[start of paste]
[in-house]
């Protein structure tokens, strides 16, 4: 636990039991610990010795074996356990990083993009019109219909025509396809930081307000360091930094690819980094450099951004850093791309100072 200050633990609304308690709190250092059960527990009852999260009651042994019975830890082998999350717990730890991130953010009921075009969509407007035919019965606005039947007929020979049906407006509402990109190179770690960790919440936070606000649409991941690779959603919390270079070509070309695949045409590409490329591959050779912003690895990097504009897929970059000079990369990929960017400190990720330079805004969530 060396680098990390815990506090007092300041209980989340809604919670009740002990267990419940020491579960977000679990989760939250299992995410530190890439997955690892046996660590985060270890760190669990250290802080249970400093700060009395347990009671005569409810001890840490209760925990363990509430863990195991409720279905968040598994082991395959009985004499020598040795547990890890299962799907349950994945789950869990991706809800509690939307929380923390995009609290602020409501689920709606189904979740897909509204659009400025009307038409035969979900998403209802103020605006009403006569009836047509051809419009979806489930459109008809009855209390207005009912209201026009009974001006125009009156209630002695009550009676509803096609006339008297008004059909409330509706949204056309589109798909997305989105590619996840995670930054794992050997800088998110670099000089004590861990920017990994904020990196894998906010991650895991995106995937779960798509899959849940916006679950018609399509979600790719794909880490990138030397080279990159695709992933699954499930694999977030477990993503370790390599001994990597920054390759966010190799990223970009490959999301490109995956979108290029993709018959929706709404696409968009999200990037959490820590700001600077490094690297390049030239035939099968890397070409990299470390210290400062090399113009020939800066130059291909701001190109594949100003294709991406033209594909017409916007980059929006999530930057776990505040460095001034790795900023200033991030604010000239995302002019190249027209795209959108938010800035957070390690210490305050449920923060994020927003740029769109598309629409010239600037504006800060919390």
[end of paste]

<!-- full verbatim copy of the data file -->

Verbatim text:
[in-house]
């Protein structure tokens, strides 16, 4: 636990039991610990010795074996356990990083993009019109219909025509396809930081307000360091930094690819980094450099951004850093791309100072 200050633990609304308690709190250092059960527990009852999260009651042994019975830890082998999350717990730890991130953010009921075009969509407007035919019965606005039947007929020979049906407006509402990109190179770690960790919440936070606000649409991941690779959603919390270079070509070309695949045409590409490329591959050779912003690895990097504009897929970059000079990369990929960017400190990720330079805004969530 060396680098990390815990506090007092300041209980989340809604919670009740002990267990419940020491579960977000679990989760939250299992995410530190890439997955690892046996660590985060270890760190669990250290802080249970400093700060009395347990009671005569409810001890840490209760925990363990509430863990195991409720279905968040598994082991395959009985004499020598040795547990890890299962799907349950994945789950869990991706809800509690939307929380923390995009609290602020409501689920709606189904979740897909509204659009400025009307038409035969979900998403209802103020605006009403006569009836047509051809419009979806489930459109008809009855209390207005009912209201026009009974001006125009009156209630002695009550009676509803096609006339008297008004059909409330509706949204056309589109798909997305989105590619996840995670930054794992050997800088998110670099000089004590861990920017990994904020990196894998906010991650895991995106995937779960798509899959849940916006679950018609399509979600790719794909880490990138030397080279990159695709992933699954499930694999977030477990993503370790390599001994990597920054390759966010190799990223970009490959999301490109995956979108290029993709018959929706709404696409968009999200990037959490820590700001600077490094690297390049030239035939099968890397070409990299470390210290400062090399113009020939800066130059291909701001190109594949100003294709991406033209594909017409916007980059929006999530930057776990505040460095001034790795900023200033991030604010000239995302002019190249027209795209959108938010800035957070390690210490305050449920923060994020927003740029769109598309629409010239600037504006800060919390």